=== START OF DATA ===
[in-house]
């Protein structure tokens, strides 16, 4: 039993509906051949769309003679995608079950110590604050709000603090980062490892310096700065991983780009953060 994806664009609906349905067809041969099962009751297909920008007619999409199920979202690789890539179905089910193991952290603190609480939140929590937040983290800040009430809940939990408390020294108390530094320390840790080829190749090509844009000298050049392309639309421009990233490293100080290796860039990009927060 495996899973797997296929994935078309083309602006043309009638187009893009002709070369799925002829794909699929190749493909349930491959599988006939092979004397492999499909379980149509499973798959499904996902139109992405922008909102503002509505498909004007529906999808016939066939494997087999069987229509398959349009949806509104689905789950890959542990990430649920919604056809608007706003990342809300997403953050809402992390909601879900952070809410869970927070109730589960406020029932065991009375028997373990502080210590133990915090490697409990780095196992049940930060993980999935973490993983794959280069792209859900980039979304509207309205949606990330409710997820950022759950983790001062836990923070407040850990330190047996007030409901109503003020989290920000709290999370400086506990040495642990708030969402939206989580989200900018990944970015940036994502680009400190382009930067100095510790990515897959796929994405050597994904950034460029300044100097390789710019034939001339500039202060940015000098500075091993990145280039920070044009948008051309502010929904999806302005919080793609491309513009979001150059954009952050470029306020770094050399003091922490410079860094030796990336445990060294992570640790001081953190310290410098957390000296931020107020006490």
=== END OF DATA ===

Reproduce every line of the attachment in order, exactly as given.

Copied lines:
[in-house]
């Protein structure tokens, strides 16, 4: 039993509906051949769309003679995608079950110590604050709000603090980062490892310096700065991983780009953060 994806664009609906349905067809041969099962009751297909920008007619999409199920979202690789890539179905089910193991952290603190609480939140929590937040983290800040009430809940939990408390020294108390530094320390840790080829190749090509844009000298050049392309639309421009990233490293100080290796860039990009927060 495996899973797997296929994935078309083309602006043309009638187009893009002709070369799925002829794909699929190749493909349930491959599988006939092979004397492999499909379980149509499973798959499904996902139109992405922008909102503002509505498909004007529906999808016939066939494997087999069987229509398959349009949806509104689905789950890959542990990430649920919604056809608007706003990342809300997403953050809402992390909601879900952070809410869970927070109730589960406020029932065991009375028997373990502080210590133990915090490697409990780095196992049940930060993980999935973490993983794959280069792209859900980039979304509207309205949606990330409710997820950022759950983790001062836990923070407040850990330190047996007030409901109503003020989290920000709290999370400086506990040495642990708030969402939206989580989200900018990944970015940036994502680009400190382009930067100095510790990515897959796929994405050597994904950034460029300044100097390789710019034939001339500039202060940015000098500075091993990145280039920070044009948008051309502010929904999806302005919080793609491309513009979001150059954009952050470029306020770094050399003091922490410079860094030796990336445990060294992570640790001081953190310290410098957390000296931020107020006490």